Some supporters of Levin’s Israel stance have mobilized against Stevens. In early July, an activist with IfNotNow, which calls Israel an “apartheid” state, confronts Stevens on camera. In the race’s final stretch, a local IfNotNow organizer formed “Jews for Andy” to campaign for the congressman.
But as in other races where the United Democracy Project (UDP) has spent money — around $30 million this cycle — Israel was not a top issue in the district. When the PAC’s ads began running, they echoed Stevens’ own positive messaging. In interviews around the district, voters who said they were still deciding and cited other priorities as they made what, for many, was a tough choice between two Democrats they liked.
“I think we can’t lose on this one,” said Lori Mizzi-Spillane, 62, who said she’d thought hard before deciding to support Levin. “The environmental issues are what tipped me over the edge.”
Levin and his allies tried to highlight more distinctions, from his background as a union organizer — “A Shop Steward for Congress,” goes one campaign slogan — to his support of left-leaning principles like Medicare-for-all and the Green New Deal .
“I trust Andy!” said Warren at the rally in Pontiac, after Levin reminded the crowd that he’d endorsed his campaign for president. “I don’t trust Andy because he has a slick line, because he’s carefully chosen just which bill he’s going to put his name on, because he hangs back and waits. I trust Andy because he fights from the heart.”
Convincing voters that Stevens won’t fight for them — or that she’s compromised by the PAC spending — has been as difficult here as in the other states where the UDP intervened. Levin has echoed supporters like Sanders, highlighting Republican donations to the PAC — and AIPAC’s support for dozens of Republican incumbents — to argue the GOP is trying to buy the seat. That’s the message that J Street, a liberal group that opposes further annexation and supports the creation of a Palestinian state, put on the air.
“No campaign cash is worth abandoning our democracy,” says a narrator in the 30-second spot, linking AIPAC’s support for the Republican incumbents to their votes to overturn the 2020 election. The group put more than $700,000 behind that spot, far less than UDP — and less than the Emily’s List super PAC Women Vote!, which works to elect female Democrats, had spent on its own spots.
“It’s disingenuous to whine about dark money while using dark money ads to unfairly attack Haley Stevens, who by any measure is a great mainstream House Democrat that even Andy Levin endorsed in the past,” said Patrick Dorton, a UDP spokesman.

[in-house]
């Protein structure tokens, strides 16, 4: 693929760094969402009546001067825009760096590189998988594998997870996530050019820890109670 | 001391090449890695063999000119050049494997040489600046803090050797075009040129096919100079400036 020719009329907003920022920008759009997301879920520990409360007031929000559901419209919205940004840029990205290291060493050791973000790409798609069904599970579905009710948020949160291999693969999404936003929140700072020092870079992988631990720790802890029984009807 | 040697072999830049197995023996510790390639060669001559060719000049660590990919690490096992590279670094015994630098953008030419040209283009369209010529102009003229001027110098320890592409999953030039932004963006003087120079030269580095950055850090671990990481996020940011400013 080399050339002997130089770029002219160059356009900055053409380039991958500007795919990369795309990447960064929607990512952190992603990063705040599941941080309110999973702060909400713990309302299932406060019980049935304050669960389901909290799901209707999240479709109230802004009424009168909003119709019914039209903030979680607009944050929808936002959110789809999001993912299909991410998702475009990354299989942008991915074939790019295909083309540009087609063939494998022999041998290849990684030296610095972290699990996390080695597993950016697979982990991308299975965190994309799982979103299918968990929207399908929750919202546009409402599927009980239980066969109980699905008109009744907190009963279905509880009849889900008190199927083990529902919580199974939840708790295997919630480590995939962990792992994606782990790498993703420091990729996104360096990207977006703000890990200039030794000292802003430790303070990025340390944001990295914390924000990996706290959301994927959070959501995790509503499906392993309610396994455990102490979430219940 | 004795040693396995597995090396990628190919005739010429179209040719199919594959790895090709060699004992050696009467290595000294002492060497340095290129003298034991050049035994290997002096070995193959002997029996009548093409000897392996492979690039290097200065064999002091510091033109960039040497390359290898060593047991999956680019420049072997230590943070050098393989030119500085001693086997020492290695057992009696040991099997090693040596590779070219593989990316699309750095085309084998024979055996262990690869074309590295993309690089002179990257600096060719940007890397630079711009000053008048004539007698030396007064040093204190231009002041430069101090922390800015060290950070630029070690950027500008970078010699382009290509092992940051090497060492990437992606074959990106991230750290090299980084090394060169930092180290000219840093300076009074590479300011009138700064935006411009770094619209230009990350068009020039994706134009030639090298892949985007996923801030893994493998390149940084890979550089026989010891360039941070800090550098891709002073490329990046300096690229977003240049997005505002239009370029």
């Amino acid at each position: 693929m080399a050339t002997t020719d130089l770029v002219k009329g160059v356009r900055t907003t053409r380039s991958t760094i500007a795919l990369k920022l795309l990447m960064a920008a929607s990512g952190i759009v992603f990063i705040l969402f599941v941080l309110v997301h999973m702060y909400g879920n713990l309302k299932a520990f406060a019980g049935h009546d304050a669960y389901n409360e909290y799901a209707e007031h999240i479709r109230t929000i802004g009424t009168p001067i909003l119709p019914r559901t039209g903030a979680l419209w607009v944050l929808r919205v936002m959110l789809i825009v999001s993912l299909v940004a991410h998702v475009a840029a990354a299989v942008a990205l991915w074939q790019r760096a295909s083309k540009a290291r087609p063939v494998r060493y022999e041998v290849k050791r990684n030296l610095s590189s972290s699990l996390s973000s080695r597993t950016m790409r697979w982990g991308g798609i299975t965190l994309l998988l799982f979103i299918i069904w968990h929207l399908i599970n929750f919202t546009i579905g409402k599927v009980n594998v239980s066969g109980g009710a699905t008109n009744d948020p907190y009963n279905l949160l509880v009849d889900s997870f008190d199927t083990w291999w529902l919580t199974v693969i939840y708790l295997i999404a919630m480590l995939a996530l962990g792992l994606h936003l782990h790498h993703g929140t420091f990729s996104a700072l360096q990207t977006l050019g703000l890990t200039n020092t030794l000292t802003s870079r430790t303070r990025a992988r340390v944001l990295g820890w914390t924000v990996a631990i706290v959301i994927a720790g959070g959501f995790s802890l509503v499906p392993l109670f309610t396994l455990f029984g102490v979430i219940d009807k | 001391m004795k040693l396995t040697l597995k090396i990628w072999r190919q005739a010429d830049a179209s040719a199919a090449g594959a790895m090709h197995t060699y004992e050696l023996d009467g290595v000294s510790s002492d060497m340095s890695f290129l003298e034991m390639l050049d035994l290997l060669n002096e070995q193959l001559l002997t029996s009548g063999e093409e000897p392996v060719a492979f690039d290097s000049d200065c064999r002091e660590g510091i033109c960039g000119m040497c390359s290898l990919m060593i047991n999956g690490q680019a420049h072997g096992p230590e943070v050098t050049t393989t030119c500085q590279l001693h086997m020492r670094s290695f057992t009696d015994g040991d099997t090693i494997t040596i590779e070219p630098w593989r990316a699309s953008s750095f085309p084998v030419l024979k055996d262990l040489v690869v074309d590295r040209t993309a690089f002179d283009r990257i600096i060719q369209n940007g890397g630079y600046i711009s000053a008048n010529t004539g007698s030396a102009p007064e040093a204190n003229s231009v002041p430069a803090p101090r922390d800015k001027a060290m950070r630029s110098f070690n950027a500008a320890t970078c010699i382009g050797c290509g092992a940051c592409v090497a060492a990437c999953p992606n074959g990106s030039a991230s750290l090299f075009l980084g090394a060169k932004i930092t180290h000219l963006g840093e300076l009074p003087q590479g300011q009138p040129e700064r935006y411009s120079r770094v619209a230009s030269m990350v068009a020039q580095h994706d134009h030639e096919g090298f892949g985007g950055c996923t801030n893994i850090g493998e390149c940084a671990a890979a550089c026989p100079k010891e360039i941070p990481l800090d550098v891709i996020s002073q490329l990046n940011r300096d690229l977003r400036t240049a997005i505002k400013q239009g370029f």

On Friday, Sanders will head to Pontiac to rally with Levin, and elevate the case that the super PAC spending is a trick to replace a reliable progressive with a business-friendly centrist. But Logan Bayroff, a J Street spokesman, agreed there was more work to do convincing Democratic voters that the pro-Stevens ads on their screens had a darker motive.
“We did the best we could to get this information in front of voters,” said Bayroff. “The ads are coming from a super PAC called the ‘United Democracy Project.’ Nobody reads the fine print.”
Stevens, too, was dismissive about the effort to portray spending on her behalf as a crime against democracy. “I don’t come from a political family,” she said, before telling a story about the trouble she’d had raising money in 2018 — and the help that national Democrats came in with, after Republican super PACs attacked her.
“It’s quite ironic to be chastising a colleague for super PAC money when you as well have super PAC money coming in,” Stevens added, referring J Street.
Stevens has also benefited from developments unrelated to the PAC spending, from the larger share of the district that’s voted for her before to news that synced with her campaign’s messaging. Levin stumbled in June, running an ad featuring a 2018 endorsement from the late John Lewis (D), a civil rights icon and Georgia congressman who died in 2020. It came down after members of the Congressional Black Caucus complained — including Rep. Brenda Lawrence (D-Mich.), who endorsed Stevens after declining to run in one of the new districts.
Stevens has also been helped by liberal anger at the overturning of Roe v. Wade, which led to a surge of new fundraising for Democrats last month, boosting Democratic women in particular. On Monday, Stevens knocked on primary voters’ doors in one of the places Levin had represented since 2019, telling residents the ways she’d work for them, and what she’d change.
“I want to be the first woman to represent Madison Heights!” she said.